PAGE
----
Of course I would not like it! Why would you wonder about such a thing? My point is that there is not just the experience of suffering but the attempt to find the meaning in or behind it. The lament of Psalm 22 and of Jesus on the cross:
Why have you forsaken me?
One might call this metaphysical or existential suffering. I do not ask why we suffer. I take it as a given. As Job learns, it is not something that we can understand. Perhaps we are converging on the same point from different directions?
But if you were truly suffering, do you think your desperate appeals to the Being that threw you into the world would be wholly founded on bad philosophy and foolish thinking?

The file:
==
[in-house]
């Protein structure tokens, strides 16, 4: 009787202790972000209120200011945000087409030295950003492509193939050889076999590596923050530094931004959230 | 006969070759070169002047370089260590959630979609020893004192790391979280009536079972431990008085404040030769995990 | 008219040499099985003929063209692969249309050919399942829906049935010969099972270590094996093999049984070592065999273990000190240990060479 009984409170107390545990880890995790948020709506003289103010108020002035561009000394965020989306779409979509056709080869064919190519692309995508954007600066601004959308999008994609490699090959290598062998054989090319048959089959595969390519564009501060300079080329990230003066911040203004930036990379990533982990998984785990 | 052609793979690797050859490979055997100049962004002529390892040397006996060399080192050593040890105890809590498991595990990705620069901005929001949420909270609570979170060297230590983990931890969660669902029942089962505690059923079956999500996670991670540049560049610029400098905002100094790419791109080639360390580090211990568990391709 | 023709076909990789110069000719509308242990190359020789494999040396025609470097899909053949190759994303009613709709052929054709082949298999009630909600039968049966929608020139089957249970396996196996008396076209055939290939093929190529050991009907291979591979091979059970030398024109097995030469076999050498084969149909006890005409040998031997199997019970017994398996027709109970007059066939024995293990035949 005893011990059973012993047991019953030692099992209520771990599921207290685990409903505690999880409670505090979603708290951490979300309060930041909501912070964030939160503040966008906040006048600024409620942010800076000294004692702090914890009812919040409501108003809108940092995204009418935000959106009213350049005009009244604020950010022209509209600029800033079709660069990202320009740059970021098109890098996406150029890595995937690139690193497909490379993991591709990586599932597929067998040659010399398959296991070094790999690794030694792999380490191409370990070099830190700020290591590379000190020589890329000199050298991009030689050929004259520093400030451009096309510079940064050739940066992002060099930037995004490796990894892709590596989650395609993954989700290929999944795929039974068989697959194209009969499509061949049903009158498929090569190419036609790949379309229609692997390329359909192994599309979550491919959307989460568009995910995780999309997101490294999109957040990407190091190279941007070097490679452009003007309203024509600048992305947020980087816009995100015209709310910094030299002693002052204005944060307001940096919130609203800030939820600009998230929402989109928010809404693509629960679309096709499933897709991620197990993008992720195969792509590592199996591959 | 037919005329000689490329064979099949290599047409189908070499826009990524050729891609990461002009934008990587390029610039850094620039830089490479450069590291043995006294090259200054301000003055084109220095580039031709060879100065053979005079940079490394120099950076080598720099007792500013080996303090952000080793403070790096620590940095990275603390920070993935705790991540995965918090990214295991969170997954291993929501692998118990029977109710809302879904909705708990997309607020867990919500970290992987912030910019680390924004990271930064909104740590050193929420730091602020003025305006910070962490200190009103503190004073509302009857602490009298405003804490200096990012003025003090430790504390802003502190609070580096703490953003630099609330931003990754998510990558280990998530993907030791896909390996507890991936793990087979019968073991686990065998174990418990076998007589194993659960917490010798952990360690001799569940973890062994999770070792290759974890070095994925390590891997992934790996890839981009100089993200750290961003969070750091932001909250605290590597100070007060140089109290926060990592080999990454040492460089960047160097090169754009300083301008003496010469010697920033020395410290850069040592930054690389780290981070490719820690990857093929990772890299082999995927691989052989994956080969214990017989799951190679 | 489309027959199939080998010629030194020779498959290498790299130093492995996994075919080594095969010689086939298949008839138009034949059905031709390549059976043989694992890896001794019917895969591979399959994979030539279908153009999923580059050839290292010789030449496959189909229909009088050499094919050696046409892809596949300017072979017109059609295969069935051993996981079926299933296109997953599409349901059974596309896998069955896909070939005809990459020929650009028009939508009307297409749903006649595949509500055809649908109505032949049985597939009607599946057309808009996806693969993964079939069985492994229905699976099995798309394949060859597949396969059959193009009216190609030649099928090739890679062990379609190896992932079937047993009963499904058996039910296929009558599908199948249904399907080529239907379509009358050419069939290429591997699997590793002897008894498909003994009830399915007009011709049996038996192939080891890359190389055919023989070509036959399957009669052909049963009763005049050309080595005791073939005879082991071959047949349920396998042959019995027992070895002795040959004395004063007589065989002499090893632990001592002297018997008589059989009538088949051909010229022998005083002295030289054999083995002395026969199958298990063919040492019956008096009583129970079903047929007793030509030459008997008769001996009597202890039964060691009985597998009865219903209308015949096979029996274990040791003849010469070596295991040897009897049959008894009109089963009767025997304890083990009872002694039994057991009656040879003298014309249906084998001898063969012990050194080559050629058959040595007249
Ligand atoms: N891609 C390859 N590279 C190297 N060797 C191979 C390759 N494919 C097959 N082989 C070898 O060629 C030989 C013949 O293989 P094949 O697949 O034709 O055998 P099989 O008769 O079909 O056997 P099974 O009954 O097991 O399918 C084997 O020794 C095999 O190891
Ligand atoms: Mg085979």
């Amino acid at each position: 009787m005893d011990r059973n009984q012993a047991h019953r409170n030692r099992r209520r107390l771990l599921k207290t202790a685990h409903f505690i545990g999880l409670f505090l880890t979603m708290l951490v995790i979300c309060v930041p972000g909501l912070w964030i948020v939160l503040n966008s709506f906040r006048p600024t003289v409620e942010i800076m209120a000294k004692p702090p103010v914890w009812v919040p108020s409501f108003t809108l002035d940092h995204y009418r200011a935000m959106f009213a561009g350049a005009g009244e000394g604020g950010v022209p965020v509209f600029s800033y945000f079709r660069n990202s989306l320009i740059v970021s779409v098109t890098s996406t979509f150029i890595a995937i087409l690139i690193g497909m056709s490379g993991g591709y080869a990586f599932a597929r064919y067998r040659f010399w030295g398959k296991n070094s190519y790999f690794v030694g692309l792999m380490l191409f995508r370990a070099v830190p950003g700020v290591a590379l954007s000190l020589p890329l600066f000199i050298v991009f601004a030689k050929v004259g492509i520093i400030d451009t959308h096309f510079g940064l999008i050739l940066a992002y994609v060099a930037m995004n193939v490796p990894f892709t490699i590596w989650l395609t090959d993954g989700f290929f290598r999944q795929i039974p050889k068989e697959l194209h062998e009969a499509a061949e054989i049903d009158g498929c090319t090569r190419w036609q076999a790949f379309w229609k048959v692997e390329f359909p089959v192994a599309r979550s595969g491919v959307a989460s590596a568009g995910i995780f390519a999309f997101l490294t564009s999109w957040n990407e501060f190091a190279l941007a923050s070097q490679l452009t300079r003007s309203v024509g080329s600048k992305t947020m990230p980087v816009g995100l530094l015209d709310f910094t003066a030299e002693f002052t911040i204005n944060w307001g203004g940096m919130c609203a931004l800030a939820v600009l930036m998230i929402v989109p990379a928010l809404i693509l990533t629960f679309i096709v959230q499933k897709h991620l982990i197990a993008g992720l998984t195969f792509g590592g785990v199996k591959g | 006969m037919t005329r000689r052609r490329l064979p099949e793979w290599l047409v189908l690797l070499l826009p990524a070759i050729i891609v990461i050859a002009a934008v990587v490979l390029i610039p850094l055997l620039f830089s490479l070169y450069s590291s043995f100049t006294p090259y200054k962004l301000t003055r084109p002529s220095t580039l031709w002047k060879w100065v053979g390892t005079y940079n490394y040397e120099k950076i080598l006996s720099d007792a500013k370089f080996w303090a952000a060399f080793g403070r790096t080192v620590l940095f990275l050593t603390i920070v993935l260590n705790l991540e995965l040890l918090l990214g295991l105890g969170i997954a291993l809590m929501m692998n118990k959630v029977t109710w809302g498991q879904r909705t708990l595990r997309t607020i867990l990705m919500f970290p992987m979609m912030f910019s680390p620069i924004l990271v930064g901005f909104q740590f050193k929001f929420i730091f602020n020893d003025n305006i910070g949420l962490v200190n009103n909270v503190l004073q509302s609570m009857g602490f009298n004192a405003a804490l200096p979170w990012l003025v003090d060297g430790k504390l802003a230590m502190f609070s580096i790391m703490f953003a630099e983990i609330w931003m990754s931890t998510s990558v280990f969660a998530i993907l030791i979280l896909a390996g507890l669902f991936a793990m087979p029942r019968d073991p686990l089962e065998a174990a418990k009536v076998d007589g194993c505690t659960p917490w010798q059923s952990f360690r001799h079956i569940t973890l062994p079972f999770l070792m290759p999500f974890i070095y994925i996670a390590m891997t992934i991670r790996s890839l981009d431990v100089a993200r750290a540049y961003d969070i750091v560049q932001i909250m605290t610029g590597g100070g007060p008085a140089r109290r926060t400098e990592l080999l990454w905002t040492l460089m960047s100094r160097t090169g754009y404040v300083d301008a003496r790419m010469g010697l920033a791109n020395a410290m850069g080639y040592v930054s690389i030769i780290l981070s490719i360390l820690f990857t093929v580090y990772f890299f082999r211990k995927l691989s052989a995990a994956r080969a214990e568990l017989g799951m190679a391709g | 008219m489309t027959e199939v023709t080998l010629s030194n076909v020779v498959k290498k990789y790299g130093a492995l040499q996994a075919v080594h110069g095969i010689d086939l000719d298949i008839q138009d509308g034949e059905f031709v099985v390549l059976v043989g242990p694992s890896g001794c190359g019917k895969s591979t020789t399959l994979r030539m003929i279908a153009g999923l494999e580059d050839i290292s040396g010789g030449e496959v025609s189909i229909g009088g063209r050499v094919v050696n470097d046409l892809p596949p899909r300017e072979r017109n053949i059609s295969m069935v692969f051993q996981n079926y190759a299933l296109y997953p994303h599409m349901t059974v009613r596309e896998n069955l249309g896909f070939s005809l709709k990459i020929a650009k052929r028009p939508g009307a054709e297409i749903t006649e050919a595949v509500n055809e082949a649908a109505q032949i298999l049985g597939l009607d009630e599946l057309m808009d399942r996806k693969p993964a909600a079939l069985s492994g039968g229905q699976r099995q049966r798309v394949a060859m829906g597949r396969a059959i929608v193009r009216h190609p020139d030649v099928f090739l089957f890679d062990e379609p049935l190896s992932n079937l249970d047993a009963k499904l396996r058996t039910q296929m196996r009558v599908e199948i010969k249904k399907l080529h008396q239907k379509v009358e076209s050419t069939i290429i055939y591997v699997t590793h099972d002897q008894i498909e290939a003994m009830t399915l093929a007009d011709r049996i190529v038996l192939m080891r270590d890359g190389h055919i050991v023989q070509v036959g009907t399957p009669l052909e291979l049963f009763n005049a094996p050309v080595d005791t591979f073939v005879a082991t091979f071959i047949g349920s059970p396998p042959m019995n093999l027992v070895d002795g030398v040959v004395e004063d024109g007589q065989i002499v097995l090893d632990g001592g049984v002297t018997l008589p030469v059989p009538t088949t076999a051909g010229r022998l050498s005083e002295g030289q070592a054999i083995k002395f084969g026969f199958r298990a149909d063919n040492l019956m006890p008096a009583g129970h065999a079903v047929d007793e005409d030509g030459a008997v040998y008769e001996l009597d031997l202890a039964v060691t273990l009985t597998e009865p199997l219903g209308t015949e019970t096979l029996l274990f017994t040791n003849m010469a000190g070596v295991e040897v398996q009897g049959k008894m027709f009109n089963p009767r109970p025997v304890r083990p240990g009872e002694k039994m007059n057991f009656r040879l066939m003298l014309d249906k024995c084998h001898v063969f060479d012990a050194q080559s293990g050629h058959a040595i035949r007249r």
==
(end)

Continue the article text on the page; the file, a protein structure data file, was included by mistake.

When you talk like converging on the same point, I ask, by your lights, what point is this?

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Re: How do you define God and Self?

Post by Fooloso4 » March 5th, 2018, 2:47 pm

HAN:
But if you were truly suffering, do you think your desperate appeals to the Being that threw you into the world would be wholly founded on bad philosophy and foolish thinking?
I do not think in terms of “the Being” that threw me into the world and so would not make appeals, desperate or otherwise, to it. My point is that suffering becomes problematic not simply in the sense we do not want to suffer, but with regard to the question of why we suffer. From a theological perspective it is framed as the problem of evil. From an existential perspective it may be framed in terms of the meaning of life. Both these questions can act as a form of torture, itself a source of suffering. It is a suffering we impose that is, in my opinion, entirely avoidable if we reject the notion that God or existence must have some inherent meaning or, as you might call it, value.